Damned if she has her hair done, damned if she doesn't: life for Cherie Blair - wife, mother and QC - is a jugglethon. By Fran Abrams
They never played "Stand By Your Man" at Cherie and Tony's big country night out in Denver, but they should have. The mawkish, sickly- sweet strains of Tammy Wynette singing "sometimes it's hard to be a woman ..." would have chimed in perfect irony with the accompanying sight of Mrs Blair in dutiful wife mode.

The dilemma faced by the Prime Minister's wife is a tad more complex than the routine tribulations of lesser mortals, of course, but none the less perplexing for that.

Take this week as a case in point. On Monday, Cherie the resident clothes horse at No 10, is under fire for paying pounds 2,000 for her personal coiffeur's trip to the G7 summit. Today, wig clamped tightly over the offending hairstyle, Ms Cherie Booth the high-flying QC is in Luxembourg to put the case for lesbian rights at the European Court of Justice (see above).

The death-defying leaps this woman makes as she hurls herself between the three planets she inhabits (there is Cherie the mother too, of course) are enough to make any mere mortal's stomach churn.

Although Downing Street aides point out that there has been a large number of high-profile events since 1 May, it certainly seems Mrs Blair has made up her mind to be at her husband's side when the occasion warrants it.

But the fact is that whatever Ms Booth does, she will be damned for it. From her very first appearance at her husband's side after his election as Labour leader in July 1994, she has been impaled, to mix a metaphor, on the horns of a paradox. Her powder-blue ankle-length skirt, boxy jacket and iridescent velvet slippers were "bizarre," The Daily Telegraph decided. The Sunday Times quoted the fashion designer Ben de Lisi: "What strikes me is that petite girls should not wear tall girl clothes. And she needs her hair styling. That feathery thing on top has to go."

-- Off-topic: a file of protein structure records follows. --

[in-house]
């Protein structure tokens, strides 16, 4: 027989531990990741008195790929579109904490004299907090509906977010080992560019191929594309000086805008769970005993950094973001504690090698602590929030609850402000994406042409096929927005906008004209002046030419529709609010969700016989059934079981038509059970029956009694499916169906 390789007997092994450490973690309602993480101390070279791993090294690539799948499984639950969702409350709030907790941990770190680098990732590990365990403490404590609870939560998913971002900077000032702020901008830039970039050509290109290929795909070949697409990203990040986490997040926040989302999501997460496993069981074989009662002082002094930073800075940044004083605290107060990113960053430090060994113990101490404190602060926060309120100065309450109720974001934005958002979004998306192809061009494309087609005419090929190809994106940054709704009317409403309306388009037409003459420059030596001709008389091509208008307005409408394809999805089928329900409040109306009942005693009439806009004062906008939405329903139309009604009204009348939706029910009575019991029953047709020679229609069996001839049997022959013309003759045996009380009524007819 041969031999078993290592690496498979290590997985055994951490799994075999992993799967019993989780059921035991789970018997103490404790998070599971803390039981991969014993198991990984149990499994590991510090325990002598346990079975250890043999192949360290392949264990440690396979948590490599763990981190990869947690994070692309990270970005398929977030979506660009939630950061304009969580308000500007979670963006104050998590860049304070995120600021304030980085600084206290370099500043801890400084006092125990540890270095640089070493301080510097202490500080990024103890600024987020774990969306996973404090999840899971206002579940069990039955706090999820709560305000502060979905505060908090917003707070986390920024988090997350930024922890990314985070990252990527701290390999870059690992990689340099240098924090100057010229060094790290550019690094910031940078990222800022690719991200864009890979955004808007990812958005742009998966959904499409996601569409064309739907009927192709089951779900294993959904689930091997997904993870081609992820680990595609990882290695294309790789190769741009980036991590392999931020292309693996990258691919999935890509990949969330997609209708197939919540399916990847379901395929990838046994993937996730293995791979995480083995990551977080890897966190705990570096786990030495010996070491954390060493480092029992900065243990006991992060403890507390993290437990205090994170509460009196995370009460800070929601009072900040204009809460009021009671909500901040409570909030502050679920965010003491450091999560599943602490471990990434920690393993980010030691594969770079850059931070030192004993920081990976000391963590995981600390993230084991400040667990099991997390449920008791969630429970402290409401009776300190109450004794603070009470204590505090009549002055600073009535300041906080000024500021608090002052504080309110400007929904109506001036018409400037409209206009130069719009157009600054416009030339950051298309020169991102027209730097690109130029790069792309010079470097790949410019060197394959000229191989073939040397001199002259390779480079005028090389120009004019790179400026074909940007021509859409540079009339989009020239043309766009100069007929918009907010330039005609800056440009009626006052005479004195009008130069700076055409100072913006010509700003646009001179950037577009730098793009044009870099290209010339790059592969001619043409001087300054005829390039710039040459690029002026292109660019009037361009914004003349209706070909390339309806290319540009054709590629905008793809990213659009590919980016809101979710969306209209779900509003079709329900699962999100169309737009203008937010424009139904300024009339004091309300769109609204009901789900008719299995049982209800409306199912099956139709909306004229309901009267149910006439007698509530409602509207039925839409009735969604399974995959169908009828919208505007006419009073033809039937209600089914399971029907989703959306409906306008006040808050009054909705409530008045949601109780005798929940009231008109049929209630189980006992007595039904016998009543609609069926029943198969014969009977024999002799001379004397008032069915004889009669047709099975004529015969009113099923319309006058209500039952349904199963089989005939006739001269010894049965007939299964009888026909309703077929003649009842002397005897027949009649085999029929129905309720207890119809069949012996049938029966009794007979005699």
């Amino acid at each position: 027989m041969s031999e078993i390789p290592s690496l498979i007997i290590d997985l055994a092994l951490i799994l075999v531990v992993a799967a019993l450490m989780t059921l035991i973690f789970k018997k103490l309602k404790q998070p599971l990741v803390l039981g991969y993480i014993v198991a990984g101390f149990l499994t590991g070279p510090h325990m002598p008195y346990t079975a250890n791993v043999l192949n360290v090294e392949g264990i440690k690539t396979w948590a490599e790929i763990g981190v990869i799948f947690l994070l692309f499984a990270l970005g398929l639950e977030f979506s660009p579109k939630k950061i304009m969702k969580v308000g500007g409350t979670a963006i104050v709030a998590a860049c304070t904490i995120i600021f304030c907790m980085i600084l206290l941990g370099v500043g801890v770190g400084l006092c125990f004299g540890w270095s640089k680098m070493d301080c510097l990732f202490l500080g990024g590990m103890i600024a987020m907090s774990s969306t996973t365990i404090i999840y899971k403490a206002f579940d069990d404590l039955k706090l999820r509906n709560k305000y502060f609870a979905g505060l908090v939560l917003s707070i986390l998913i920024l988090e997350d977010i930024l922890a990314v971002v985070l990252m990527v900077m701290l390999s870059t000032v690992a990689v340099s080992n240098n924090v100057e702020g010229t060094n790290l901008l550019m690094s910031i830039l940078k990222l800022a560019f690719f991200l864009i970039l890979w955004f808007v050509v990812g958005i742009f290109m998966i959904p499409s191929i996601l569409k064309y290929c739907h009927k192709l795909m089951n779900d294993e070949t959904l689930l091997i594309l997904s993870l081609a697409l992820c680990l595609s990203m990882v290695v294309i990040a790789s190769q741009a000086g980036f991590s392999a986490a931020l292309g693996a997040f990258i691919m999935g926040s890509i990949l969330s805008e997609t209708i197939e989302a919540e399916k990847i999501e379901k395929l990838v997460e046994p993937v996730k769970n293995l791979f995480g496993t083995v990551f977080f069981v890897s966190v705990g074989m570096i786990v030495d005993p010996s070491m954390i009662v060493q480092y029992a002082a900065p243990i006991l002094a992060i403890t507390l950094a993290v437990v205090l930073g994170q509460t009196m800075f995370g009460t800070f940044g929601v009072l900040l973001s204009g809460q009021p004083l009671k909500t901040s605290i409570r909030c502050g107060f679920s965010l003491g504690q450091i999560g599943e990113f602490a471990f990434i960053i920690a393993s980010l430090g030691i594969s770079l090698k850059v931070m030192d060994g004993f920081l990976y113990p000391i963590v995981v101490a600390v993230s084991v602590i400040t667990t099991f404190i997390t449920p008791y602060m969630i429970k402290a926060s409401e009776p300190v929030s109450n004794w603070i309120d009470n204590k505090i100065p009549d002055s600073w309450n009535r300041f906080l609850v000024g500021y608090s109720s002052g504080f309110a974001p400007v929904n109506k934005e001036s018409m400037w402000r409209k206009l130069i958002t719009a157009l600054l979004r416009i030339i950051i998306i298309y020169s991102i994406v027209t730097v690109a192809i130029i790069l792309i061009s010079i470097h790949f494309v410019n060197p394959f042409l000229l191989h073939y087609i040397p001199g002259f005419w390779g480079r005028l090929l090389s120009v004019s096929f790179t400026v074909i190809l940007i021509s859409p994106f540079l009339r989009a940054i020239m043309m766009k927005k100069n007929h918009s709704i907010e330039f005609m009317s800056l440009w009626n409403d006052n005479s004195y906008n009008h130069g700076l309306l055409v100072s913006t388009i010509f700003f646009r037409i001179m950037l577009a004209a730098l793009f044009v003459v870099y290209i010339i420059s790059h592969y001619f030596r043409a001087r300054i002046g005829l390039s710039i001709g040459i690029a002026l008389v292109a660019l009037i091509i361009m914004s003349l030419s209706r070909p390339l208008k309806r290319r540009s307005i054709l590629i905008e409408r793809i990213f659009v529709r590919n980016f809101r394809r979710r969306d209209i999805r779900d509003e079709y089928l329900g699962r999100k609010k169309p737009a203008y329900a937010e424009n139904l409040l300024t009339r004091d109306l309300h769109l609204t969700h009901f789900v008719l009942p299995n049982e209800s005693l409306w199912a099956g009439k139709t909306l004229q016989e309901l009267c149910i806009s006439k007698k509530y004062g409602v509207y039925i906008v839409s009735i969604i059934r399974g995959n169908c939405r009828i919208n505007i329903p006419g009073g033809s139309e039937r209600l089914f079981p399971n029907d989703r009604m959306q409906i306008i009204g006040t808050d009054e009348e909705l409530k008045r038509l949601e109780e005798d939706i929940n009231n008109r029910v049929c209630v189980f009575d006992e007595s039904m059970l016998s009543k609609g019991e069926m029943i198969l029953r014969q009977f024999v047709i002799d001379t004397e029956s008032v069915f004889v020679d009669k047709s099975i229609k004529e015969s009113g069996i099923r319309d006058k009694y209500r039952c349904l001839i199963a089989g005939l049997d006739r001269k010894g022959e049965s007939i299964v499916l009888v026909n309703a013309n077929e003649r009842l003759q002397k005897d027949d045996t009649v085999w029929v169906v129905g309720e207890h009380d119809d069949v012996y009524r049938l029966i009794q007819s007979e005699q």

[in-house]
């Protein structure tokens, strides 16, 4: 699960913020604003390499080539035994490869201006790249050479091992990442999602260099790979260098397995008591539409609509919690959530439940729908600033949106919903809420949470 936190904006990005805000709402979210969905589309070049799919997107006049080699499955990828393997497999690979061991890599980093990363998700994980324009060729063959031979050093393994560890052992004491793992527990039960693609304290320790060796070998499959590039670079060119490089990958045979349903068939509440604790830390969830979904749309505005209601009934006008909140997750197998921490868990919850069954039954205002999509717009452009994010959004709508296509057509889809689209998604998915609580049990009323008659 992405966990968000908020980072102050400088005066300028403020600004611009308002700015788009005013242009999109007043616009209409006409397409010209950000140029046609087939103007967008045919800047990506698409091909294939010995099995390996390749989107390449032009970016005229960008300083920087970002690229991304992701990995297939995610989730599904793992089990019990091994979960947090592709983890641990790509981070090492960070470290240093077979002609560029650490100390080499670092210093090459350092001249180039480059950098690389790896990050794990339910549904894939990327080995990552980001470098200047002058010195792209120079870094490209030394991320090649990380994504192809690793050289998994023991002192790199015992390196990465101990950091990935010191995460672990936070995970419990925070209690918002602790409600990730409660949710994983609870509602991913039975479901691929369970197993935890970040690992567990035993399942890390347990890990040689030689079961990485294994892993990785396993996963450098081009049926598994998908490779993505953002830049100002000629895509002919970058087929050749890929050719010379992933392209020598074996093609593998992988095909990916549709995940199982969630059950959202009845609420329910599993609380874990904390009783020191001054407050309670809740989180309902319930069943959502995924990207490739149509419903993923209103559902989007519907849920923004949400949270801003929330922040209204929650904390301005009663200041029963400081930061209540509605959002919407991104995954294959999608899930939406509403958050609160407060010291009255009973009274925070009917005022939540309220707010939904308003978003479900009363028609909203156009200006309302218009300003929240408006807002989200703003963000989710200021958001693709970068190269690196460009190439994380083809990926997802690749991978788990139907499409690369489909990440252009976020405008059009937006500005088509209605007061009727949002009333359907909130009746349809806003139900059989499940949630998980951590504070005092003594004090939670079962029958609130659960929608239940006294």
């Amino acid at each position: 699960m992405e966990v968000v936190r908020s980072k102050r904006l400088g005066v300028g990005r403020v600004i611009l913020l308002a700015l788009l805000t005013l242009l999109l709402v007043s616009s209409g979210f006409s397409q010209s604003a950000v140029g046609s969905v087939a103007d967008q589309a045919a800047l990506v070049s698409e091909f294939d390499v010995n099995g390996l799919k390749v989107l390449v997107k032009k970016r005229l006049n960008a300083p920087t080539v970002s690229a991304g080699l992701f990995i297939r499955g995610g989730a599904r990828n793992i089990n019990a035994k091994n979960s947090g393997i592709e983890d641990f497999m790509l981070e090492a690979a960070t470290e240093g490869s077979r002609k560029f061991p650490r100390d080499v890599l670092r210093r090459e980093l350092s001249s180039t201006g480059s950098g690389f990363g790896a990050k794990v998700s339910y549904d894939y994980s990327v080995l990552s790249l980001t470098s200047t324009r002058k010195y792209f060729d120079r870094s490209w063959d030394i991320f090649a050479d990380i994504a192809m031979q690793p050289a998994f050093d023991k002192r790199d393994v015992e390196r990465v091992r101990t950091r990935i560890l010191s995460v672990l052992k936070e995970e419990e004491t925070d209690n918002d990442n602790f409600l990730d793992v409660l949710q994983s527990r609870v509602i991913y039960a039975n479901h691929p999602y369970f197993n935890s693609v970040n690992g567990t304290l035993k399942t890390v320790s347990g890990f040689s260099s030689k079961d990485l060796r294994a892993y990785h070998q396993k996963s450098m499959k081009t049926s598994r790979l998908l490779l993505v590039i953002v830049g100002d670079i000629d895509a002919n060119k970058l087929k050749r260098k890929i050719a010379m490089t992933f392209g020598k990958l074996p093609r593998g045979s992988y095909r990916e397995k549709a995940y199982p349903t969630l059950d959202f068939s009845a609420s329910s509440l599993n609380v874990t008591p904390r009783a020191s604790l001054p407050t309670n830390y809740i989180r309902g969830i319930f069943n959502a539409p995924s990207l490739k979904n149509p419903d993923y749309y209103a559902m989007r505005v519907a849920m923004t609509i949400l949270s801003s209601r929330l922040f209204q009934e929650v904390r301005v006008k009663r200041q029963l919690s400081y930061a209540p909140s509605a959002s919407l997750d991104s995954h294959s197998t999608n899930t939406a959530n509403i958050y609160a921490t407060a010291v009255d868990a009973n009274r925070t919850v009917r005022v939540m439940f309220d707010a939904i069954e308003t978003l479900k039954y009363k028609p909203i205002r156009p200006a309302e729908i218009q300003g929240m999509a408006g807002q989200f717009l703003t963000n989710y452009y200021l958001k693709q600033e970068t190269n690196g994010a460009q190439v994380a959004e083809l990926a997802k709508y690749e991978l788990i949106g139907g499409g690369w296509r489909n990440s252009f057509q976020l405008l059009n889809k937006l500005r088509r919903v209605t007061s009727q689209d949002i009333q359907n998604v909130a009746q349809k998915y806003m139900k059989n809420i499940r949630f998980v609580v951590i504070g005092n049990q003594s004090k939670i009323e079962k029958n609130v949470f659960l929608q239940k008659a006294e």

So, Cherie went to work, revamping her image completely before that autumn's conference. Her reward was to be accused in this newspaper of succumbing to "the Princess of Wales headless chicken syndrome".

Now, made-over the Lord only knows how many times since those early days, Mrs Blair the first lady is being criticised for spending her own money on such fripperies.

Some might argue that a less dangerous course would have been simply to keep her head down, a la Norma Major. The role of first lady for which Cherie has been so tastefully groomed is particularly fraught, clashing as it does with the British nation's reluctance to accept such American- style figureheads.

Why bother with charity events in the garden of No 10, one might ask, when she risks being criticised as a result for taking on too public a role? Why not simply make a few token appearances and then fade gracefully back into a former life? But therein lies the rub. Ms Booth's former life did not consist mainly, as Mrs Major's apparently did, of going to the ballet and freezing cheese.

The alternative PM's wife on offer is not a neat, mousy creature with little to say and even less desire to say it. This woman has a successful legal career which might - and certainly will, sooner or later - lead her into embarrassing conflicts of interest with government policy. Heavens above, she might even harbour a political opinion or two of her own, as well!

No, better by far to continue to divert the attentions of the press with designer clothes and hairstyles. That way, the really uncomfortable stuff stays in the background.

And there is at least one more good point about that wretched hairdresser. He is reported to have had the good taste to take one look at the cowgirl outfit provided for the Denver bash and to pronounce: "There is no way you're wearing that!" For this, at least, the nation has cause to be grateful.